A new report by London-based non-governmental watchdog group Airwars has mapped all but four of the 344 publicly confirmed airstrikes by the US-led coalition against Daesh* that resulted in civilian deaths in Iraq and Syria.
The air war, which was coordinated by Combined Joint Task Force-Operation Inherent Resolve (CJTF-OIR), ostensibly included more than a dozen nations but in practice was mostly a US operation. It began in October 2014 as Daesh’s empire rapidly spread across northern Iraq and central and eastern Syria. The group grew out of the chaos of the Syrian Civil War but fed on a variety of material and financial support reportedly provided to Syrian groups from the US and Saudi Arabia.
New: Following several years of patient engagement with the US-led Coalition @CJTFOIR in Iraq and Syria, Airwars has obtained the close locations of 99% of all officially confirmed or 'Credible' civilian harm events. It's a major transparency breakthrough. https://t.co/p2KDeb5M4R— Airwars (@airwars) November 18, 2020
According to the Washington Post, the airstrikes were geolocated using information provided by the coalition, enabling Airwars to give the precise location for many strikes it had learned of through on-the-ground work.
“The Pentagon’s disclosure marks the first time any military has provided this kind of detailed information about a major operation, offering a potential blueprint for greater transparency in the future,” the Post noted.
“These located events represent the most accurate and comprehensive data ever publicly revealed by the US military about the harm it causes in war,” Airwars wrote. “In a significant number of these events, precise cross matching reveals exactly which civilians died, when and where. Given sometimes limited on-the-ground reporting by local communities during the heat of battle, other cases have only been revealed due to US pilots and analysts coming forward and flagging concerns.”
Col. Myles Caggins, the former chief spokesperson for CJTF-OIR, told Airwars: “We take every allegation of civilian casualties with the utmost sincerity, concern, and diligence; we see the addition of the geolocations as a testament to transparency, and our commitment to working with agencies like Airwars to correctly identify civilian harm incidents.”
However, Airwars notes that for all the Pentagon’s transparency, a significant discrepancy exists between the group’s civilian death count of 2,024 fatalities and the “conceded civilian deaths according to CJTF-OIR,” which has admitted to causing 1,410 such deaths.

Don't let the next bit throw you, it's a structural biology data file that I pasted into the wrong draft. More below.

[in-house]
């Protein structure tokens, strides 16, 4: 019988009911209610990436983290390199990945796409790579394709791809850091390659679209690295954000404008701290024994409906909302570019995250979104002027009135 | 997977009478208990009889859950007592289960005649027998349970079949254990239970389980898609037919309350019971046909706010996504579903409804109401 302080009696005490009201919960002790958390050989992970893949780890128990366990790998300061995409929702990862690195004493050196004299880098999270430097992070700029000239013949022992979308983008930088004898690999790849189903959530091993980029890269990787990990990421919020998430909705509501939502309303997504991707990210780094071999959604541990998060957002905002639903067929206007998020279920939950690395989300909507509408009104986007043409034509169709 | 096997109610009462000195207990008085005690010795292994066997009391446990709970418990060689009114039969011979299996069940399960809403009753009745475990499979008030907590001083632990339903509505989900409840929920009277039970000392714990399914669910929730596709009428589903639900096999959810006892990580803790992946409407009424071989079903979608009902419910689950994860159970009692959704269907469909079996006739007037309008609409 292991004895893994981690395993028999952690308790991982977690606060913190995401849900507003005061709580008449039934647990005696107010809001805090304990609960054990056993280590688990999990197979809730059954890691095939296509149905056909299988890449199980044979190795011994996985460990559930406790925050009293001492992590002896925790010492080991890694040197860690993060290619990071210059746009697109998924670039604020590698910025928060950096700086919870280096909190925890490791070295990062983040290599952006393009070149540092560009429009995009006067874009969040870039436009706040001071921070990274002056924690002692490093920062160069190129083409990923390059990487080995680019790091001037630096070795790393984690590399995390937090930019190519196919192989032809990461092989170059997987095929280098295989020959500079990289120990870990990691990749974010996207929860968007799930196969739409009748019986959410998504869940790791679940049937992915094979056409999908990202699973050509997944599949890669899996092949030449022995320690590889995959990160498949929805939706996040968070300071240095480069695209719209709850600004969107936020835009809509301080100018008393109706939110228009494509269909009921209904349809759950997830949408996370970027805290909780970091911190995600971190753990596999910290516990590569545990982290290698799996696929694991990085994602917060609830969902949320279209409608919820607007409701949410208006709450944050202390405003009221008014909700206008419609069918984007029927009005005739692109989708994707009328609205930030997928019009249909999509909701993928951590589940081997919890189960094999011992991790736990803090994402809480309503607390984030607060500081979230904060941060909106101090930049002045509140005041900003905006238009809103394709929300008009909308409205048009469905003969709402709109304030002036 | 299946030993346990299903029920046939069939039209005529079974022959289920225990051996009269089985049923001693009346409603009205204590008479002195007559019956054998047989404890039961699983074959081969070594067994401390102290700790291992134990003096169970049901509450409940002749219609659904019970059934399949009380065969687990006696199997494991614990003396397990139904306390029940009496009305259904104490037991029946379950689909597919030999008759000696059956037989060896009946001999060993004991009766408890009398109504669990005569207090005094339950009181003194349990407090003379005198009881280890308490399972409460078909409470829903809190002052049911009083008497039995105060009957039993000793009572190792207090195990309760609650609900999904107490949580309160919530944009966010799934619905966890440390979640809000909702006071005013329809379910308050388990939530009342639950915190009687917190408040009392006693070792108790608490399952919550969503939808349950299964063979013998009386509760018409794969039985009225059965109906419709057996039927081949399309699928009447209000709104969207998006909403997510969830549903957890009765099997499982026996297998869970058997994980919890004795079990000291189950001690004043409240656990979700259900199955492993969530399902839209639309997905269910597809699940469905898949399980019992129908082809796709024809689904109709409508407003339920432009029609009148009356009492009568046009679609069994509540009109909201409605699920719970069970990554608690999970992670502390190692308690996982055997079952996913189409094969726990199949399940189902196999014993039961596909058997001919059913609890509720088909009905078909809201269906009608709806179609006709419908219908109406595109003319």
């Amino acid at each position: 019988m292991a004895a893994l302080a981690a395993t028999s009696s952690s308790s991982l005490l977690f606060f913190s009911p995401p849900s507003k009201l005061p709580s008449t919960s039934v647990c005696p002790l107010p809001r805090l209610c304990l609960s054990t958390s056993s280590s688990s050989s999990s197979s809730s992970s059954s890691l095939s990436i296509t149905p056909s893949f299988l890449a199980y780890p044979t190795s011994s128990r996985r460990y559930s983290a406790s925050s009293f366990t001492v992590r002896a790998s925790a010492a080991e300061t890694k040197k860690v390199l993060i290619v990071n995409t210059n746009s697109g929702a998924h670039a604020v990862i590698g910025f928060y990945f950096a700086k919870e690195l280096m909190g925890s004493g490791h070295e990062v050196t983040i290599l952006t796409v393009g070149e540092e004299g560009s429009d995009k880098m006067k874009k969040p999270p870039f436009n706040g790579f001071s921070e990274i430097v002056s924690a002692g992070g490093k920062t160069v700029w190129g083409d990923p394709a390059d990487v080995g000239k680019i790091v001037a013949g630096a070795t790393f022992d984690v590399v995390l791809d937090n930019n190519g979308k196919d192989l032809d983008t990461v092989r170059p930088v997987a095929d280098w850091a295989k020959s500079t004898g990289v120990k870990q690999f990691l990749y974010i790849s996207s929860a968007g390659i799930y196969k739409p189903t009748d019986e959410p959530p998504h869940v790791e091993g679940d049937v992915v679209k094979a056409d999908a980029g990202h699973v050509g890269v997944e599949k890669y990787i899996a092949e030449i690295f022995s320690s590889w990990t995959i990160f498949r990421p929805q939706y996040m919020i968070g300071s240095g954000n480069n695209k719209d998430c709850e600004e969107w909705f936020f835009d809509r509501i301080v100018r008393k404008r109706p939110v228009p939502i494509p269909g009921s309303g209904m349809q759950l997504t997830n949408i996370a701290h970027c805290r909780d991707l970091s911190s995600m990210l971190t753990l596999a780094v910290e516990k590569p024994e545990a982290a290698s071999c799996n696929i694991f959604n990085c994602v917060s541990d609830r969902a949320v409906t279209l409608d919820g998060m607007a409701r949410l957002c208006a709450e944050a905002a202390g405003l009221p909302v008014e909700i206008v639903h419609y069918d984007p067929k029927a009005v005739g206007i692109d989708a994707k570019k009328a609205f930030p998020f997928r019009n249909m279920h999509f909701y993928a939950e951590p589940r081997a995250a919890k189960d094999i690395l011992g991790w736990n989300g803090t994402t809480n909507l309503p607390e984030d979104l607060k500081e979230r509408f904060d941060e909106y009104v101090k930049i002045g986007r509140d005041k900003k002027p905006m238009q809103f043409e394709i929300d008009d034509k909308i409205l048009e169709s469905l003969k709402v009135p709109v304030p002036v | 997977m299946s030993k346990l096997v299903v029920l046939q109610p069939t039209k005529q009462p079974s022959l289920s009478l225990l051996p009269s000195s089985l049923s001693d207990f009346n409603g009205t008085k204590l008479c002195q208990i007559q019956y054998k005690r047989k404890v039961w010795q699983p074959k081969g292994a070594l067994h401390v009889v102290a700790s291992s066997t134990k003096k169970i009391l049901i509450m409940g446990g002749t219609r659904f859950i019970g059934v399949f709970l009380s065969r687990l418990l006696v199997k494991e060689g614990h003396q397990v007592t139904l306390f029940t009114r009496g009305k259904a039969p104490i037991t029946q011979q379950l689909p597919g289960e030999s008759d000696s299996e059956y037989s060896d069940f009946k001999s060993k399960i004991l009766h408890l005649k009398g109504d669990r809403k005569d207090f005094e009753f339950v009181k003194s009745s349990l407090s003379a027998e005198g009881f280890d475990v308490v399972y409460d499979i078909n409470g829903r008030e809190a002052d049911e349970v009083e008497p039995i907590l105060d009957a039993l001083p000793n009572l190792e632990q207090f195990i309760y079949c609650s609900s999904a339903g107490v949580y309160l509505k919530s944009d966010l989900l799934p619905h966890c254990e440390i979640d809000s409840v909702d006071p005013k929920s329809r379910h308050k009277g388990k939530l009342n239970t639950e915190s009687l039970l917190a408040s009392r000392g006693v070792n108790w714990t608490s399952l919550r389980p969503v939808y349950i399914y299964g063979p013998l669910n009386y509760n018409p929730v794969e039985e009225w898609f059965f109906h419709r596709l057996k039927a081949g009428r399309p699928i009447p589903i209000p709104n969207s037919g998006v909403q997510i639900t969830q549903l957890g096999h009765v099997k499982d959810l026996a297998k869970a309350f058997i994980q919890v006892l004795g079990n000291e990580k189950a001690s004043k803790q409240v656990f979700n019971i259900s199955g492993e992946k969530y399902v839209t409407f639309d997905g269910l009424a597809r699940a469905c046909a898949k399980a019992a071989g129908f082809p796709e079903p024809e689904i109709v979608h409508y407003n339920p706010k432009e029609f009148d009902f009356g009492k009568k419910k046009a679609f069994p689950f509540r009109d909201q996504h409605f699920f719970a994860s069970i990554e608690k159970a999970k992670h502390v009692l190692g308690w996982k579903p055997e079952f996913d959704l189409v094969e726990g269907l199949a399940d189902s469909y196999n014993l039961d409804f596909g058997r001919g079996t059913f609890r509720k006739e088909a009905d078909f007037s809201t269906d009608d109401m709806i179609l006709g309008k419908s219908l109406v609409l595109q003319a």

One reason for the discrepancy is hinted at by the Post: “Throughout the campaign, strikes took place in crowded urban environments, where it was more difficult to distinguish between civilian and [Daesh] targets,” the paper wrote.
In other words, indiscriminate bombing of urban areas made it impossible to tell how many civilians had been killed by a bomb strike.
This isn’t the first time Airwars has busted the coalition on its confirmed death tolls: a previous report by the group in conjunction with Amnesty International in 2017 found the death toll from US airstrikes and artillery shelling in Daesh’s de facto capital of Raqqa was 10 times what the coalition claimed, amounting to at least 1,600 civilians.
Earlier this month, the coalition revealed that since 2014, it has carried out nearly 35,000 airstrikes against Daesh targets across Iraq and Syria. The majority of those operations occurred under former US President Barack Obama, although according to Airwars’ new report, civilian deaths from airstrikes didn’t reach their peak until the middle of 2017, after US President Donald Trump took office.
However, despite Trump’s declarations that Daesh has been defeated, the US is continuing operations against the group. In September, the aircraft carrier USS Nimitz launched sorties to hit several Daesh targets in Iraq.
*Daesh (IS/ISIL/ISIS) - a terrorist organisation banned in Russia and many other countries.